Eutelsat, not for the first time, has formally complained to the FCC over the Commission’s ruling that it would pay around $5 billion to both Intelsat and SES in ‘incentive payments’ for clearing certain C-band frequencies over the USA.
In essence, Eutelsat is fearful that the payments – and the related reimbursements of actual costs of new C-band satellites over the US – will mean that Intelsat and SES will use the cash to expand functionality and coverage beyond a one-for-one simple replacement scheme. Eutelsat says the FCC’s official estimates (aided by analysis by RKF Engineering Solutions) of the costs of these replacement satellites are far too high and thus are more sophisticated satellites than currently being used.
Both Intelsat and SES are looking to order between four and six satellites to replace the lost frequencies. SES, speaking to Advanced-Television on June 2nd, said that it was still in negotiation on the satellite contracts but it was likely that six satellites would ordered, although two would be ground spares.
Eutelsat’s comments added: “Such disproportionately large relocation reimbursement payments could only be for satellites with large (and heavy) buses, with large arrays of transponders operating on multiple frequency bands over large, non-CONUS regions,” Eutelsat stated. “Such payments, in effect, would improperly subsidize non-C-band satellite costs that are completely unrelated to the relocation process.”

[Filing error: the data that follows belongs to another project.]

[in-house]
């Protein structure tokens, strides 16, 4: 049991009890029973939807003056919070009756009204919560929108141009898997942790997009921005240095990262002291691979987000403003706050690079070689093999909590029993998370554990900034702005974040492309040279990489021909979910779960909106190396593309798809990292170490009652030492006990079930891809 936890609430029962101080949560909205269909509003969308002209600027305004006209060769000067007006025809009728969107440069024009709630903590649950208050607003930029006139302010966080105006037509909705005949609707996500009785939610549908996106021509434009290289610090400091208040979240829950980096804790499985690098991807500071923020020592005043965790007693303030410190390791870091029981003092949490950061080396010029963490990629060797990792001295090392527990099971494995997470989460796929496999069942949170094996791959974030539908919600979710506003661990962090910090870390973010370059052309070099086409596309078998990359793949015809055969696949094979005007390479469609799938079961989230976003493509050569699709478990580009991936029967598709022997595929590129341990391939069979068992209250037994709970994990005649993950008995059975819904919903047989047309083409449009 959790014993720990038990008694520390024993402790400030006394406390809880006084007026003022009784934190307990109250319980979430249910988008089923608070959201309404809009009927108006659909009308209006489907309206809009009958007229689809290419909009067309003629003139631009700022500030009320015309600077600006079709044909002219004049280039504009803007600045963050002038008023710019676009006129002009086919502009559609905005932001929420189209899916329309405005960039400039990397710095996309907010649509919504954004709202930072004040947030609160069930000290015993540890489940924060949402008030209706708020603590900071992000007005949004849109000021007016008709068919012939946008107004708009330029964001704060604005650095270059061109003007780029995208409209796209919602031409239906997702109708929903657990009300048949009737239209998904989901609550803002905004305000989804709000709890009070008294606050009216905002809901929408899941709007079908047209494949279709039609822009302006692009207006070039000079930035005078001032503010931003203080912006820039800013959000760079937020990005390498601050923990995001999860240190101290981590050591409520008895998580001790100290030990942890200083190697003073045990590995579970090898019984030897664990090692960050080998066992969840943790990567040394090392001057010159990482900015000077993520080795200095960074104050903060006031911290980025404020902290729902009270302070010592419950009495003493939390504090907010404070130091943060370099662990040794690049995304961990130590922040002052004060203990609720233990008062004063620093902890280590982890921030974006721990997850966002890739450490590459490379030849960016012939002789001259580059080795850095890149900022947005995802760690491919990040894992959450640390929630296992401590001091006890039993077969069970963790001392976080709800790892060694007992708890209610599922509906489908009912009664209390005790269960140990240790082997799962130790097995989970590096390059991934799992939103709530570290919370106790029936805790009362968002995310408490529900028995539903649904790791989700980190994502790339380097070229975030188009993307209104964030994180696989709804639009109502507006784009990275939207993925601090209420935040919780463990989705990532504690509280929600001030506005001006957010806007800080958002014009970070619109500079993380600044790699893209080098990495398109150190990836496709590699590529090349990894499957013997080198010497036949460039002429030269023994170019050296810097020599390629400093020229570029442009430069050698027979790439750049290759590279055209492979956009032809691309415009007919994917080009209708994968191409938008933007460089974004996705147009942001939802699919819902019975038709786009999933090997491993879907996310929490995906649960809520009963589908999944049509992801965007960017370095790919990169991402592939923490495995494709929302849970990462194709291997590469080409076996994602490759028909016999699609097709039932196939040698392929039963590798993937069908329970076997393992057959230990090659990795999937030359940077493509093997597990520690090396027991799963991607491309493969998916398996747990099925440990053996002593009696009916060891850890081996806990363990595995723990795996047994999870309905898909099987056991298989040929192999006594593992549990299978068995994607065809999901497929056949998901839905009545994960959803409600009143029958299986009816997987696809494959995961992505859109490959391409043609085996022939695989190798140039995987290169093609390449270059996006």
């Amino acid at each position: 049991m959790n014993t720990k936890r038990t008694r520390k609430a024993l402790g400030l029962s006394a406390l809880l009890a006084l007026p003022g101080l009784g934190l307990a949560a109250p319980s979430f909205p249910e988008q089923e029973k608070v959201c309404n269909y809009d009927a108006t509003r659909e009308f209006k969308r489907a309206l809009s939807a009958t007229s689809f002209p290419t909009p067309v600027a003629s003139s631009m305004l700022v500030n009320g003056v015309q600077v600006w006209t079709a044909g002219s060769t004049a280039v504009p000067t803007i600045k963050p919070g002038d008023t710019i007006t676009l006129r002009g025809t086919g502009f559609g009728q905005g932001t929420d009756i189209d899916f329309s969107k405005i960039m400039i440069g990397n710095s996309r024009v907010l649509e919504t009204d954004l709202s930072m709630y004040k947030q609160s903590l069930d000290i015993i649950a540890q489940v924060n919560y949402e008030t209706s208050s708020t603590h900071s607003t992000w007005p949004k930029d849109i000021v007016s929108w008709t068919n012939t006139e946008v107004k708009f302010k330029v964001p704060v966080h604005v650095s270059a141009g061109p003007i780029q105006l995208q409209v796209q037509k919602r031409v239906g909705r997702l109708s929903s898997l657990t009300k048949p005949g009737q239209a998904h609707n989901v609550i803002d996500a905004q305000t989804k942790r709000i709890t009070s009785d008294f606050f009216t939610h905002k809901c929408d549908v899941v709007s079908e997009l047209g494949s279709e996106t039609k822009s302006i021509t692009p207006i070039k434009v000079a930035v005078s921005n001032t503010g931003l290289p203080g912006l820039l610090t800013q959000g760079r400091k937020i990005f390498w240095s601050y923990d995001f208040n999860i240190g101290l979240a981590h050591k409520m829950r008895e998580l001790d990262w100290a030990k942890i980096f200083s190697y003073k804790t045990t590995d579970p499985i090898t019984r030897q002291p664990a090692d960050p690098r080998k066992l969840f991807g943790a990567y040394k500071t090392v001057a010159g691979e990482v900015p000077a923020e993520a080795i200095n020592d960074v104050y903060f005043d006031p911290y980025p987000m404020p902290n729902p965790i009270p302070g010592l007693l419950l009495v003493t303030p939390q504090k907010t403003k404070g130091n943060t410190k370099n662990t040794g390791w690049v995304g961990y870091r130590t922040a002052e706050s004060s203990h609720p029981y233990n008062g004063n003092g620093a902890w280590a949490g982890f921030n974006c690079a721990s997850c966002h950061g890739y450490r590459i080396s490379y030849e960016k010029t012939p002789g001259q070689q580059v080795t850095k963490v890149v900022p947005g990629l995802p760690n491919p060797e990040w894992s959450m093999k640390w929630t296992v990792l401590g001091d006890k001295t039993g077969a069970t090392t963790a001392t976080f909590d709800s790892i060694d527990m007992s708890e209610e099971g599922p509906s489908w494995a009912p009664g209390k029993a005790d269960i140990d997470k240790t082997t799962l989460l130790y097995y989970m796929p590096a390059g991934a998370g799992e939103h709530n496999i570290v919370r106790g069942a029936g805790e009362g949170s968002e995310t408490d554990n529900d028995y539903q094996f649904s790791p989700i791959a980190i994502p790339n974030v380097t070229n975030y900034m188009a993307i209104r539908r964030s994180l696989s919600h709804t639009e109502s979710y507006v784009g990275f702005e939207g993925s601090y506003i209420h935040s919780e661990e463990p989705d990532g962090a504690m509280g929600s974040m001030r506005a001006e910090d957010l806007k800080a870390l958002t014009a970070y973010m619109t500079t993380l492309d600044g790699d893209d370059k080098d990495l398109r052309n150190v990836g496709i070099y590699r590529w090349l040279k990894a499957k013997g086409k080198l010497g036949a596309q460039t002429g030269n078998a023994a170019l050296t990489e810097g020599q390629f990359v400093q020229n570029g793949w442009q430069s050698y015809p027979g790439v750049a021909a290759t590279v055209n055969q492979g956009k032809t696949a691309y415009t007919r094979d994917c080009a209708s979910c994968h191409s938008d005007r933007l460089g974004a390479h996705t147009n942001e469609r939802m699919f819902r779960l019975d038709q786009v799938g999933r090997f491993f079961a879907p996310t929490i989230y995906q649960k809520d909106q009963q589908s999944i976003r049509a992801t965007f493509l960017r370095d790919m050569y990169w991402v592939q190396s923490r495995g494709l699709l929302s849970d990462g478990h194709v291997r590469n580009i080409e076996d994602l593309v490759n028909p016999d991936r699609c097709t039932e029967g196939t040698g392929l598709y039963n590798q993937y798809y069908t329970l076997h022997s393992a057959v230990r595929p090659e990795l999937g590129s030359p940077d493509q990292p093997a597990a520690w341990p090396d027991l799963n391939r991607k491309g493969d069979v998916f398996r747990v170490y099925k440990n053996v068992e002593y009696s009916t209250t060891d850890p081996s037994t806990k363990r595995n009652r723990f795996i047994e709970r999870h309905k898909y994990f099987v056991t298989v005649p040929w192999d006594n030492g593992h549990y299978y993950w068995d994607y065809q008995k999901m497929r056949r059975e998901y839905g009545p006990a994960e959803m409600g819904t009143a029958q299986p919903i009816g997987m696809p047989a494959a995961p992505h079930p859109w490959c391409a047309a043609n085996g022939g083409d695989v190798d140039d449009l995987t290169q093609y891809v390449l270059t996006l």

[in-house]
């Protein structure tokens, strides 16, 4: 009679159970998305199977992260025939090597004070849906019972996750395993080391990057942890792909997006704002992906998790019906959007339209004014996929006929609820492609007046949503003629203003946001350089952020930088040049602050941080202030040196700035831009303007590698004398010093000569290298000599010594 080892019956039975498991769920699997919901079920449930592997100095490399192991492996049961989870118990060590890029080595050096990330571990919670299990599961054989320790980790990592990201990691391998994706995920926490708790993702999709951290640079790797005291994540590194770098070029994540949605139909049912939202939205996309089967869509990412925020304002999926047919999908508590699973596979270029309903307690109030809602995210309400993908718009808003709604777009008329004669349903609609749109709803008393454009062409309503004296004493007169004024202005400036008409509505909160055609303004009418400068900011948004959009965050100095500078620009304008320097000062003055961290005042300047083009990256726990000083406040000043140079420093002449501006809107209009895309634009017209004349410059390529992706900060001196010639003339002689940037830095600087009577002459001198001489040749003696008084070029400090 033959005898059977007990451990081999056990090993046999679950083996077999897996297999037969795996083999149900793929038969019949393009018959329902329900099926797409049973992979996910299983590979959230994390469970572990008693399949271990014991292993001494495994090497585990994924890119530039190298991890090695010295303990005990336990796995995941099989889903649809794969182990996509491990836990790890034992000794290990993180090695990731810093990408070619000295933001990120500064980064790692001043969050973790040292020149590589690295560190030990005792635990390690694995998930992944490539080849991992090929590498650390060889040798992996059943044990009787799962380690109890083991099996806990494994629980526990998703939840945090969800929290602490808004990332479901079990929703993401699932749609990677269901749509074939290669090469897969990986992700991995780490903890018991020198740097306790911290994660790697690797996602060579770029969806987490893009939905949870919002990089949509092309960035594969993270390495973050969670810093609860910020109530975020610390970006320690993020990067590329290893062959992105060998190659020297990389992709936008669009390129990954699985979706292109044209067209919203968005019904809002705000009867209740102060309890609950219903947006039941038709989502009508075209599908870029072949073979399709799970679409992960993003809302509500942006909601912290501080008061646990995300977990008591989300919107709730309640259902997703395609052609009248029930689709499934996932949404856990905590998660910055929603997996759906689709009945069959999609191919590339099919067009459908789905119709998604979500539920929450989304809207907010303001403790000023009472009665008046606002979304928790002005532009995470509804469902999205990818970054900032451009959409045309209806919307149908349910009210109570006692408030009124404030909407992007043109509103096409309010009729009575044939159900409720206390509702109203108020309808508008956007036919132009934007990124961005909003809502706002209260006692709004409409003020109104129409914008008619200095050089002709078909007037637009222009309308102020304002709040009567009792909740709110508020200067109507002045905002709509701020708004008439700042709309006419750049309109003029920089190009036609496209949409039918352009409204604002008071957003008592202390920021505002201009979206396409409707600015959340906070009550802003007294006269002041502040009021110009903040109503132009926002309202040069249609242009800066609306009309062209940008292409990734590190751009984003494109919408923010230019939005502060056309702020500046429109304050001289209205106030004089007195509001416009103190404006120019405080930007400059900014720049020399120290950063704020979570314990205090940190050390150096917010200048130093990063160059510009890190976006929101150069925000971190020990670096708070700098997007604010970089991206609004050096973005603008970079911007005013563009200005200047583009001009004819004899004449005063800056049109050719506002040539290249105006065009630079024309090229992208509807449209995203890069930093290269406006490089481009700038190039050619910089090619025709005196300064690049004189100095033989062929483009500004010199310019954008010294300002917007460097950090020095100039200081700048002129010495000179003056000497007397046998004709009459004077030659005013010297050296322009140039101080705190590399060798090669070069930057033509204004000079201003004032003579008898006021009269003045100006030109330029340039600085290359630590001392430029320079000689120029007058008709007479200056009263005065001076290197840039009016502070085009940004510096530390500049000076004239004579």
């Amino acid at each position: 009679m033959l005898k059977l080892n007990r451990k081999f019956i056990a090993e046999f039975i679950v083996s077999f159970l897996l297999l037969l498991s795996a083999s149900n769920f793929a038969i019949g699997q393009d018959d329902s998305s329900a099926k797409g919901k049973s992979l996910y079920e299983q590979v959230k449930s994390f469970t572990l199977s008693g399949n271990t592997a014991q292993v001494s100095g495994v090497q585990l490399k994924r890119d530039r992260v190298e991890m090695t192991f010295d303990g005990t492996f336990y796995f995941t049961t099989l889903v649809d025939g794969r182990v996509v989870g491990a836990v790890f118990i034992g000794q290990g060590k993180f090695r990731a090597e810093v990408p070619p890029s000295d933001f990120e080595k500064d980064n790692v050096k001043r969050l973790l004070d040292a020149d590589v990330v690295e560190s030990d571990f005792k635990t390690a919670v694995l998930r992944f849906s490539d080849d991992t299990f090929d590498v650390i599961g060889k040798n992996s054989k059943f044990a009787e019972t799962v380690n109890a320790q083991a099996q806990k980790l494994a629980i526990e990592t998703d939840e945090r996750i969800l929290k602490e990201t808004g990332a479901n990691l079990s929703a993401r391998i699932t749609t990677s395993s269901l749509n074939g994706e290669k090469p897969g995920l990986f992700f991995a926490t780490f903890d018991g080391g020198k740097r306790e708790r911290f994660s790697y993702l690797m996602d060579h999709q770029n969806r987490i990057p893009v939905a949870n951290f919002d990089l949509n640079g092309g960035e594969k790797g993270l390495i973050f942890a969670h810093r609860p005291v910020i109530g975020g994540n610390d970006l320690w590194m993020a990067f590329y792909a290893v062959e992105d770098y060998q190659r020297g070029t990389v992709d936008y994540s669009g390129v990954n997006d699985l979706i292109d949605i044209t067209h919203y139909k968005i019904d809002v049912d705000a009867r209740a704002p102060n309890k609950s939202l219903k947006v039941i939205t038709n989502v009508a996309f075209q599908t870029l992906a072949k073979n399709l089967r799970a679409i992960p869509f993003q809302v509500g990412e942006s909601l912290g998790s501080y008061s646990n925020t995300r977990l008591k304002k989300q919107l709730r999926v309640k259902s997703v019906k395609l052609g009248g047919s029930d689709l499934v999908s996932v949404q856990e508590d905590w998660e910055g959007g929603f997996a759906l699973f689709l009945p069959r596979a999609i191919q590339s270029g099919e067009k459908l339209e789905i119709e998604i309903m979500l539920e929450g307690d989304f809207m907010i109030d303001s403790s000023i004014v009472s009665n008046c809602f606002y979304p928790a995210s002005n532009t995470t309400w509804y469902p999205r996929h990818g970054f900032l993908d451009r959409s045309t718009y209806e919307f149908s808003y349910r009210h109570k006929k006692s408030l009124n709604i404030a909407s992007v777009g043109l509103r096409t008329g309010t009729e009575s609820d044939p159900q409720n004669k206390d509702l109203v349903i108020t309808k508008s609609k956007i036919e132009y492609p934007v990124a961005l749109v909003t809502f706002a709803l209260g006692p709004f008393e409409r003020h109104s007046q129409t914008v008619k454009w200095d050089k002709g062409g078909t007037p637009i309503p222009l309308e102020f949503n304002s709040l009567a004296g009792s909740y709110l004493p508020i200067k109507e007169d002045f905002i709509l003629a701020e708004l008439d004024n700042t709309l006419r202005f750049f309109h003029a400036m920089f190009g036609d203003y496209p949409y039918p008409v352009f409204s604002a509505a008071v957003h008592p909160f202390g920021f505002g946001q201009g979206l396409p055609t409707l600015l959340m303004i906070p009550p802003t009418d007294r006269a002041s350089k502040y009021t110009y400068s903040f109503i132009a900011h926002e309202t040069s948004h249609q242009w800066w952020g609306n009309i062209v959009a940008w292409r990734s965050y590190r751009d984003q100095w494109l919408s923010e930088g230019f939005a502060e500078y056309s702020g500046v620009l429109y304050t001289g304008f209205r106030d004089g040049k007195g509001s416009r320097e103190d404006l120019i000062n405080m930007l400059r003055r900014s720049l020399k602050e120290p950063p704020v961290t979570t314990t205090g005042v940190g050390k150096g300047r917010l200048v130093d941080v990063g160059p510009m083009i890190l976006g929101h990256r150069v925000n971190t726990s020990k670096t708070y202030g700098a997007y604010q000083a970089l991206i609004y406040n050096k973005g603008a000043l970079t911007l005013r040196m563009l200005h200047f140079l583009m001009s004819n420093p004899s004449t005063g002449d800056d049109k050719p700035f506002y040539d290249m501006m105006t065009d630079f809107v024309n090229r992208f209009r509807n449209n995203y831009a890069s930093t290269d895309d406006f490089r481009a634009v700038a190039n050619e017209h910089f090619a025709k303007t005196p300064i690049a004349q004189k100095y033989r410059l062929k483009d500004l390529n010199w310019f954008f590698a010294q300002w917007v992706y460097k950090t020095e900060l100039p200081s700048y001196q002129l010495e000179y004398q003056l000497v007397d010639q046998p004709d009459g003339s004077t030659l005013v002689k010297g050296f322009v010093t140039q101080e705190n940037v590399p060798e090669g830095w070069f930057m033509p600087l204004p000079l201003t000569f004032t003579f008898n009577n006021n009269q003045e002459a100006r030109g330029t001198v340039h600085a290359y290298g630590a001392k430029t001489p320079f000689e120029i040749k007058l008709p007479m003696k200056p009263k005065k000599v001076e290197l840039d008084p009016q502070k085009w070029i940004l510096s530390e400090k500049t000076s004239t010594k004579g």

Its formal letter to the FCC stated: “[Satellite] Reimbursement eligibility should be limited to in-orbit delivery of comparable facilities providing C-band capacity over [the Continental US]”.
Eutelsat argued that: “Because expectations regarding future relocation costs will directly impact the proceeds of the upcoming auction of this spectrum, the Commission should narrowly limit the range of eligible costs to those truly “necessary” to relocate incumbent services to comparable facilities.”